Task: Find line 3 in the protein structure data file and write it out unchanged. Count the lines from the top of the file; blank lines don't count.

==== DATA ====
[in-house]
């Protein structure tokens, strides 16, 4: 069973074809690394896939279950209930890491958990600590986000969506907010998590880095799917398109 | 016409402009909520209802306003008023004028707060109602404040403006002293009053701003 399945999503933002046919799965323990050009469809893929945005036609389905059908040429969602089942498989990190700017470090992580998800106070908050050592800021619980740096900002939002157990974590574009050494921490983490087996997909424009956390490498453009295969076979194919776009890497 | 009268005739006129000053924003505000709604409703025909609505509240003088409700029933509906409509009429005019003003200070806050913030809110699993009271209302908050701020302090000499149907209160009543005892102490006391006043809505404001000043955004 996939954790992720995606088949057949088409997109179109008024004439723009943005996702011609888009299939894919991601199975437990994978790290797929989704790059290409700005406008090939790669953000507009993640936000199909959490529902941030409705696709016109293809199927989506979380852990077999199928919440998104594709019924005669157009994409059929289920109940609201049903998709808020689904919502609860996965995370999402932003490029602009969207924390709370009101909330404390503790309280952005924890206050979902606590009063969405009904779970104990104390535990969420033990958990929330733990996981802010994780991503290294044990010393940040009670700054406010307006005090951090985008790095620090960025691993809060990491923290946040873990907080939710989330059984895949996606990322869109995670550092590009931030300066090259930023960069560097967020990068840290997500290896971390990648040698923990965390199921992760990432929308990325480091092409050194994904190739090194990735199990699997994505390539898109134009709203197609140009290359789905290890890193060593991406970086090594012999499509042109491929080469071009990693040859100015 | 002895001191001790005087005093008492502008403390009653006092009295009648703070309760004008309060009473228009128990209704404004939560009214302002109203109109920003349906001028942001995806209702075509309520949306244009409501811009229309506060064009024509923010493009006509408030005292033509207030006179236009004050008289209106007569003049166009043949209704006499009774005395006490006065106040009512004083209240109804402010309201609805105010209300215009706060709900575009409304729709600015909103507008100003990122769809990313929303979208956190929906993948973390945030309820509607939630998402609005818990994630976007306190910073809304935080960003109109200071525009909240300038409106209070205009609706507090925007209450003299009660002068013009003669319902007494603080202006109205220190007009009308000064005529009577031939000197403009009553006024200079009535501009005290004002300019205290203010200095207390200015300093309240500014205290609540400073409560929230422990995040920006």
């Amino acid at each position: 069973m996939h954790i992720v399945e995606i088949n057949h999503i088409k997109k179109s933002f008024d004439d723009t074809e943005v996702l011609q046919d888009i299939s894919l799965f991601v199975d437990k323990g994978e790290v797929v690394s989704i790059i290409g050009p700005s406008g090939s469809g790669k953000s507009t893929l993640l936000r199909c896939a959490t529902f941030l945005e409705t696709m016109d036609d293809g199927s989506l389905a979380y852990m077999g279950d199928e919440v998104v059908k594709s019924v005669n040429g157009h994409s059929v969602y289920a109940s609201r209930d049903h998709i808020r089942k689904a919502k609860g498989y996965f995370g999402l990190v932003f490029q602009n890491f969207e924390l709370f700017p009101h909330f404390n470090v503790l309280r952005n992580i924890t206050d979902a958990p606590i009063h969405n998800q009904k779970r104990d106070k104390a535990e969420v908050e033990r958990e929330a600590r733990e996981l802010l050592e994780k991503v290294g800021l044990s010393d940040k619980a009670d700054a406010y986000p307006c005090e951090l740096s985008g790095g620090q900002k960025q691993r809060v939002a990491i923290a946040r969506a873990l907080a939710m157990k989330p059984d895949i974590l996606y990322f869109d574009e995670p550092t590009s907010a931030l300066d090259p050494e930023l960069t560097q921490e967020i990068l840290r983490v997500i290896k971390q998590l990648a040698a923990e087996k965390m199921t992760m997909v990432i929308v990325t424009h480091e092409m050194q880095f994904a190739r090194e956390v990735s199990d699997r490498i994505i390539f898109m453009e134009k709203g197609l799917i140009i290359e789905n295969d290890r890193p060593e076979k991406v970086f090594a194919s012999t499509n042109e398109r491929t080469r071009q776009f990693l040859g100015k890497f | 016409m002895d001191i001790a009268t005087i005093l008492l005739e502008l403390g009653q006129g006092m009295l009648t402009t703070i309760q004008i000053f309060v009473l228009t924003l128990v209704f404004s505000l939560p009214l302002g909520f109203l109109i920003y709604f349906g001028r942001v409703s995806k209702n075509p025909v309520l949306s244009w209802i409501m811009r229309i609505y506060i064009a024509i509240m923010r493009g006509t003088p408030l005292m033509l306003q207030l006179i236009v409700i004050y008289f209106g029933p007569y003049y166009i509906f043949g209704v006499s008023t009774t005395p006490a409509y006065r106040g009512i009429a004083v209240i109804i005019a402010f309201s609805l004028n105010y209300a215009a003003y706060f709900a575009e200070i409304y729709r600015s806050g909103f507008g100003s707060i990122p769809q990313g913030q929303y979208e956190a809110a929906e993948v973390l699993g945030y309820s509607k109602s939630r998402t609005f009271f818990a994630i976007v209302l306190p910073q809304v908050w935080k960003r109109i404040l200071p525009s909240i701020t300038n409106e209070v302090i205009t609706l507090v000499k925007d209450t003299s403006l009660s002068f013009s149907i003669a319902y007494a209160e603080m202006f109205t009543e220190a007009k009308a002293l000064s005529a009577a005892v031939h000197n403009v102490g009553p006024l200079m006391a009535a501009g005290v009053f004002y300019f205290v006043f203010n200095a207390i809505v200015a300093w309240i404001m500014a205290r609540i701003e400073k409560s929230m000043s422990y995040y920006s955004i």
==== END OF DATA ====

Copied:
């Amino acid at each position: 069973m996939h954790i992720v399945e995606i088949n057949h999503i088409k997109k179109s933002f008024d004439d723009t074809e943005v996702l011609q046919d888009i299939s894919l799965f991601v199975d437990k323990g994978e790290v797929v690394s989704i790059i290409g050009p700005s406008g090939s469809g790669k953000s507009t893929l993640l936000r199909c896939a959490t529902f941030l945005e409705t696709m016109d036609d293809g199927s989506l389905a979380y852990m077999g279950d199928e919440v998104v059908k594709s019924v005669n040429g157009h994409s059929v969602y289920a109940s609201r209930d049903h998709i808020r089942k689904a919502k609860g498989y996965f995370g999402l990190v932003f490029q602009n890491f969207e924390l709370f700017p009101h909330f404390n470090v503790l309280r952005n992580i924890t206050d979902a958990p606590i009063h969405n998800q009904k779970r104990d106070k104390a535990e969420v908050e033990r958990e929330a600590r733990e996981l802010l050592e994780k991503v290294g800021l044990s010393d940040k619980a009670d700054a406010y986000p307006c005090e951090l740096s985008g790095g620090q900002k960025q691993r809060v939002a990491i923290a946040r969506a873990l907080a939710m157990k989330p059984d895949i974590l996606y990322f869109d574009e995670p550092t590009s907010a931030l300066d090259p050494e930023l960069t560097q921490e967020i990068l840290r983490v997500i290896k971390q998590l990648a040698a923990e087996k965390m199921t992760m997909v990432i929308v990325t424009h480091e092409m050194q880095f994904a190739r090194e956390v990735s199990d699997r490498i994505i390539f898109m453009e134009k709203g197609l799917i140009i290359e789905n295969d290890r890193p060593e076979k991406v970086f090594a194919s012999t499509n042109e398109r491929t080469r071009q776009f990693l040859g100015k890497f | 016409m002895d001191i001790a009268t005087i005093l008492l005739e502008l403390g009653q006129g006092m009295l009648t402009t703070i309760q004008i000053f309060v009473l228009t924003l128990v209704f404004s505000l939560p009214l302002g909520f109203l109109i920003y709604f349906g001028r942001v409703s995806k209702n075509p025909v309520l949306s244009w209802i409501m811009r229309i609505y506060i064009a024509i509240m923010r493009g006509t003088p408030l005292m033509l306003q207030l006179i236009v409700i004050y008289f209106g029933p007569y003049y166009i509906f043949g209704v006499s008023t009774t005395p006490a409509y006065r106040g009512i009429a004083v209240i109804i005019a402010f309201s609805l004028n105010y209300a215009a003003y706060f709900a575009e200070i409304y729709r600015s806050g909103f507008g100003s707060i990122p769809q990313g913030q929303y979208e956190a809110a929906e993948v973390l699993g945030y309820s509607k109602s939630r998402t609005f009271f818990a994630i976007v209302l306190p910073q809304v908050w935080k960003r109109i404040l200071p525009s909240i701020t300038n409106e209070v302090i205009t609706l507090v000499k925007d209450t003299s403006l009660s002068f013009s149907i003669a319902y007494a209160e603080m202006f109205t009543e220190a007009k009308a002293l000064s005529a009577a005892v031939h000197n403009v102490g009553p006024l200079m006391a009535a501009g005290v009053f004002y300019f205290v006043f203010n200095a207390i809505v200015a300093w309240i404001m500014a205290r609540i701003e400073k409560s929230m000043s422990y995040y920006s955004i």